Large, dusty, spiral galaxy NGC 4945 is seen edge-on near the center of this rich telescopic image. The field of view spans nearly 2 degrees, or about 4 times the width of the Full Moon, toward the expansive southern constellation Centaurus. About 13 million light-years distant, NGC 4945 is almost the size of our own Milky Way Galaxy. But X-ray and infrared observations reveal even more high energy emission and star formation in the core of NGC 4945. The other prominent galaxy in the field, NGC 4976, is an elliptical galaxy. Left of center, NGC 4976 is much farther away, at a distance of about 35 million light-years, and not physically associated with NGC 4945.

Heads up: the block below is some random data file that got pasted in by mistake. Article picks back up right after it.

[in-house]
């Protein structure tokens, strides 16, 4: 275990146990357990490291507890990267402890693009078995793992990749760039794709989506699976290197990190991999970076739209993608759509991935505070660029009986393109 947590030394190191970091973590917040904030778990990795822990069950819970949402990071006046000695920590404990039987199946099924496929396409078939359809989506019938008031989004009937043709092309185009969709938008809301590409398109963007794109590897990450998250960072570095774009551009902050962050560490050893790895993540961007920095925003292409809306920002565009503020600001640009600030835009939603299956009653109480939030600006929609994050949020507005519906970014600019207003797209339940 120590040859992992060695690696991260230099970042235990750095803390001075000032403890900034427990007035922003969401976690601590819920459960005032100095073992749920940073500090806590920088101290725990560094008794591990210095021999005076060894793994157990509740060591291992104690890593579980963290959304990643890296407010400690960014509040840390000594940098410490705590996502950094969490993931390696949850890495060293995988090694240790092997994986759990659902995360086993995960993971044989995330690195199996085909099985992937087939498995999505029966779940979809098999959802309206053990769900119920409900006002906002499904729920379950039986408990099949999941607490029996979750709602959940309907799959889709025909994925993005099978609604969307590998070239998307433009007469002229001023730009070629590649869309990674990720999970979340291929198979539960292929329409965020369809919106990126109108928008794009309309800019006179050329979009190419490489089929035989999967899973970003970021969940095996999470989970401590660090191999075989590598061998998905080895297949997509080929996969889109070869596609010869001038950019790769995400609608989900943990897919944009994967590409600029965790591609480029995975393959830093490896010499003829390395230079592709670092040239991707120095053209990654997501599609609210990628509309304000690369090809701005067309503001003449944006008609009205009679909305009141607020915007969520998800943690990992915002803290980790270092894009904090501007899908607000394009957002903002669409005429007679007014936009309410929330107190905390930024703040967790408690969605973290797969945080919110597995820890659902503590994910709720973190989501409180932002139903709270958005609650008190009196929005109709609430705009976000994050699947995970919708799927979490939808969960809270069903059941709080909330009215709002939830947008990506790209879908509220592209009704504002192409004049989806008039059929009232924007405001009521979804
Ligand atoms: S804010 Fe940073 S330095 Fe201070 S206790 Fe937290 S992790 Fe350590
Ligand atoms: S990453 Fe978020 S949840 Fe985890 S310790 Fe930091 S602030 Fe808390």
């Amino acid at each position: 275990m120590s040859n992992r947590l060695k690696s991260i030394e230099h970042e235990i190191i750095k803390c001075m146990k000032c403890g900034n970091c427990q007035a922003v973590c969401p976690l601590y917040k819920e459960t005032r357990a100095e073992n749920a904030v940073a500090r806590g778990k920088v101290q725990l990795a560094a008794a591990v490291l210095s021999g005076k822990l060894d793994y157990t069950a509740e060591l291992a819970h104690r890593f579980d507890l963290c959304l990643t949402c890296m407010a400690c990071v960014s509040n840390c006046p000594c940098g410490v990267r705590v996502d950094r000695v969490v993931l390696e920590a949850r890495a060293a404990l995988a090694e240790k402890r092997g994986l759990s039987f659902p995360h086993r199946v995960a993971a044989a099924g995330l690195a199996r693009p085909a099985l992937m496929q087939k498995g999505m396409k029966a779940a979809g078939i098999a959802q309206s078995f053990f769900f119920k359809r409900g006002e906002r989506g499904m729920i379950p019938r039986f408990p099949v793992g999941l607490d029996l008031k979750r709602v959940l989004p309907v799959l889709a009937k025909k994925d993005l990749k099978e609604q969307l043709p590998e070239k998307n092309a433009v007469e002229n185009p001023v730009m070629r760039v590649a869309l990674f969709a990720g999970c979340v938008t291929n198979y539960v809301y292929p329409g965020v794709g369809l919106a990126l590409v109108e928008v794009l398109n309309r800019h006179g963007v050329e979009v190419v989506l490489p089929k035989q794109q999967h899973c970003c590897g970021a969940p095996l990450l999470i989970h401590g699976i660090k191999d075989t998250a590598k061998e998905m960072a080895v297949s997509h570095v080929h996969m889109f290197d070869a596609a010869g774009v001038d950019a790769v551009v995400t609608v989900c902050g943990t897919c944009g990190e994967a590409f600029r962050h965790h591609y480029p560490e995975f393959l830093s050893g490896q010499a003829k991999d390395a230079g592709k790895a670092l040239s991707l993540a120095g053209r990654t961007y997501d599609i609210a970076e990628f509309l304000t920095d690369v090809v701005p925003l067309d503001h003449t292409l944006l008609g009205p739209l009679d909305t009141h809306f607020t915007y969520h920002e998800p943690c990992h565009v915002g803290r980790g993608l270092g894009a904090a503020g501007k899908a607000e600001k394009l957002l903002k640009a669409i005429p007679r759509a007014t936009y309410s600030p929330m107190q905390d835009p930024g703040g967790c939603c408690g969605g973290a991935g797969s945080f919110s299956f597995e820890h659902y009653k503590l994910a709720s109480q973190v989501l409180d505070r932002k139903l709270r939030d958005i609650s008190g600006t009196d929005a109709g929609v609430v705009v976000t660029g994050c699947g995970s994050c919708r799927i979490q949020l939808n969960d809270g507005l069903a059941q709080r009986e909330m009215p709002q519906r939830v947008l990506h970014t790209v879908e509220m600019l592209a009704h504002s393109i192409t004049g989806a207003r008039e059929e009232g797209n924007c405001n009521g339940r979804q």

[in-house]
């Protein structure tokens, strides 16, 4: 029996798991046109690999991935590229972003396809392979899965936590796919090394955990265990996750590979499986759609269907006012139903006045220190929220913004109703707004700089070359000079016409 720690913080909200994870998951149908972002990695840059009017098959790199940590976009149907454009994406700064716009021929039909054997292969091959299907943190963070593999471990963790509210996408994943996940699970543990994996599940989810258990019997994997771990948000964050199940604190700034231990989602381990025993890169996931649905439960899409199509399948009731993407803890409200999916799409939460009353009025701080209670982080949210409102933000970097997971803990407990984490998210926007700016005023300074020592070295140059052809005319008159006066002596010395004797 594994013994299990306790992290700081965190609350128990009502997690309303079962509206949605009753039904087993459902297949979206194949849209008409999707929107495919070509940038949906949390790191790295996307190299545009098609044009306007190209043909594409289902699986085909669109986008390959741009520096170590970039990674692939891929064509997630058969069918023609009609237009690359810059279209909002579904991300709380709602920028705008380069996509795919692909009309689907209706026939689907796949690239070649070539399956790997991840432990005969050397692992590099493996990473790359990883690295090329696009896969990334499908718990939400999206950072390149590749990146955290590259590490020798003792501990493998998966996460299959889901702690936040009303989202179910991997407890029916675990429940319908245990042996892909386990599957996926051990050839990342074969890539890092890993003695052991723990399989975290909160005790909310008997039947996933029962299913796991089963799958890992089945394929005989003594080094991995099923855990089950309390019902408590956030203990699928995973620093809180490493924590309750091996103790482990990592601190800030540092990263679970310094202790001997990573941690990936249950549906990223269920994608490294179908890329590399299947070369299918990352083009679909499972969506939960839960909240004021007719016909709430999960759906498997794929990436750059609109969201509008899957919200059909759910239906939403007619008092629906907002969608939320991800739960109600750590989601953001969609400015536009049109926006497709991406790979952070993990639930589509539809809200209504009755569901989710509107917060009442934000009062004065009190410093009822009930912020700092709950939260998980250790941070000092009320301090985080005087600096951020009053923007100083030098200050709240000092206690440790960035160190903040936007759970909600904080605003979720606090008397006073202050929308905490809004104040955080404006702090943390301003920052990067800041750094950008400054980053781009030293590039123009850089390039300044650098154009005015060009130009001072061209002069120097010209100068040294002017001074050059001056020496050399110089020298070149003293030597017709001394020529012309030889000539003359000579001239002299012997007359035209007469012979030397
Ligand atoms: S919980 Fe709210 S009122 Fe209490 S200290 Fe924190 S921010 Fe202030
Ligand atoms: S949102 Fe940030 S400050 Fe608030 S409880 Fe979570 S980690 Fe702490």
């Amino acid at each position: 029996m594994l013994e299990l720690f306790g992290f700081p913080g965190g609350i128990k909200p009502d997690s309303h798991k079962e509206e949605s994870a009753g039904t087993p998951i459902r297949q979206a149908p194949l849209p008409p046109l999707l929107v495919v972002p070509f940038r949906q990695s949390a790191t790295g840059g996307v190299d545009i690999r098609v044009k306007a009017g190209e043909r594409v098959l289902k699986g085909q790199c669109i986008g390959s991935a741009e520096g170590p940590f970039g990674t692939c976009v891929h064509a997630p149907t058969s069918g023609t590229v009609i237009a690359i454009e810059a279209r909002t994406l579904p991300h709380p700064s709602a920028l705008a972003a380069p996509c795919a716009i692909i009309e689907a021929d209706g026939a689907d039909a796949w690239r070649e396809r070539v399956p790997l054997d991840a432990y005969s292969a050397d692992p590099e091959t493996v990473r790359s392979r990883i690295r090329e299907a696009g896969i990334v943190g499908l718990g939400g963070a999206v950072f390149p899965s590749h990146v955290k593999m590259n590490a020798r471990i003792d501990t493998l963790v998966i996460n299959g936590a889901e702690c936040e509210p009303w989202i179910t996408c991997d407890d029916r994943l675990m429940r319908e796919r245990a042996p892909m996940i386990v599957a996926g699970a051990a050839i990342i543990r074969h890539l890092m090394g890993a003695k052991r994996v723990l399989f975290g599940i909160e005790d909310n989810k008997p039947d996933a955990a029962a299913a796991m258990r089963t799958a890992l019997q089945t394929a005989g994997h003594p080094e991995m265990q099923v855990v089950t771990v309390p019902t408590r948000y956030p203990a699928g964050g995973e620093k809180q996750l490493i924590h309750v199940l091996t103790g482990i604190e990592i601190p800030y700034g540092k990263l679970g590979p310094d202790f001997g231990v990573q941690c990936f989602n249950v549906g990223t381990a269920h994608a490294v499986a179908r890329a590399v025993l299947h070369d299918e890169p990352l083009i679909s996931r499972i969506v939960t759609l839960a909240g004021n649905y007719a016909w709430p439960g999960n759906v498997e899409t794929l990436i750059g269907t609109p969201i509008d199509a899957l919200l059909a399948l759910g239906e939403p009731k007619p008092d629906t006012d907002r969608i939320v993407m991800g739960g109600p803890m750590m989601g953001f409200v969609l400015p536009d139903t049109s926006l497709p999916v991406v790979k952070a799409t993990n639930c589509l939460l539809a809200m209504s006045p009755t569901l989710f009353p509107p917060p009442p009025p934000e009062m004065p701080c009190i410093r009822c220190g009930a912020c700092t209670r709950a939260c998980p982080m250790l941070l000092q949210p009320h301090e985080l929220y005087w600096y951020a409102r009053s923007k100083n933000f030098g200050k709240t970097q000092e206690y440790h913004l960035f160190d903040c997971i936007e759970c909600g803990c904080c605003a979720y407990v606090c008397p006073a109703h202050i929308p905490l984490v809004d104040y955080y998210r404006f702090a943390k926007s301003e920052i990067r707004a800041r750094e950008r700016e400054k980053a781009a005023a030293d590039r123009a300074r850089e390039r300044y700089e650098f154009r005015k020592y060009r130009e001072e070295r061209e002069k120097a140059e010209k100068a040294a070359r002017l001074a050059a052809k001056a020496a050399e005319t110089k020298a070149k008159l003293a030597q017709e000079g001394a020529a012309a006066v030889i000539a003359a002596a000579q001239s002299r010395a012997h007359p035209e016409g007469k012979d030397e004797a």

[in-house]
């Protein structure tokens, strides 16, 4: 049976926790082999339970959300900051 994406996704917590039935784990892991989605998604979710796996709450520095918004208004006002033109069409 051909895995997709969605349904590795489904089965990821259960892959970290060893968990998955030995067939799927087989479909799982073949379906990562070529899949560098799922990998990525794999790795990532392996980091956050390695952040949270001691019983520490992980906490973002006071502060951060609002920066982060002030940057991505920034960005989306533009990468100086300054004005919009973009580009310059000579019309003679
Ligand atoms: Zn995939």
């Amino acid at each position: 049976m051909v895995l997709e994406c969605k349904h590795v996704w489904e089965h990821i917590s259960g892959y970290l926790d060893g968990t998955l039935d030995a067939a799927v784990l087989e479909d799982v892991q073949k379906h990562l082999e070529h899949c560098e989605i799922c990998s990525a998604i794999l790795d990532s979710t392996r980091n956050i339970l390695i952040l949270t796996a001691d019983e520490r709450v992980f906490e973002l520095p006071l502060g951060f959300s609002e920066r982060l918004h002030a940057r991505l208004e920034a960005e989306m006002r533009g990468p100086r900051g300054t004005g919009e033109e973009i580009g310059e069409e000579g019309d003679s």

Beautiful nearby spiral galaxy IC 342 could be more famous if it wasn't so hidden. A sprawling island universe, IC 342 would be a prominent galaxy in our night sky, but it is almost hidden from view behind the veil of stars, gas and dust clouds in the plane of our Milky Way galaxy. Similar in size to other large, bright spiral galaxies IC 342 is a mere 7 million light-years distant in the long-necked, northern constellation of the Giraffe (Camelopardalis). Even though IC 342's light is dimmed by intervening cosmic clouds, this remarkably sharp telescopic image traces the galaxy's own obscuring dust, blue star clusters, and glowing pink star forming regions along spiral arms that wind far from the galaxy's core. IC 342 may have undergone a recent burst of star formation activity and is close enough to have gravitationally influenced the evolution of the local group of galaxies and the Milky Way.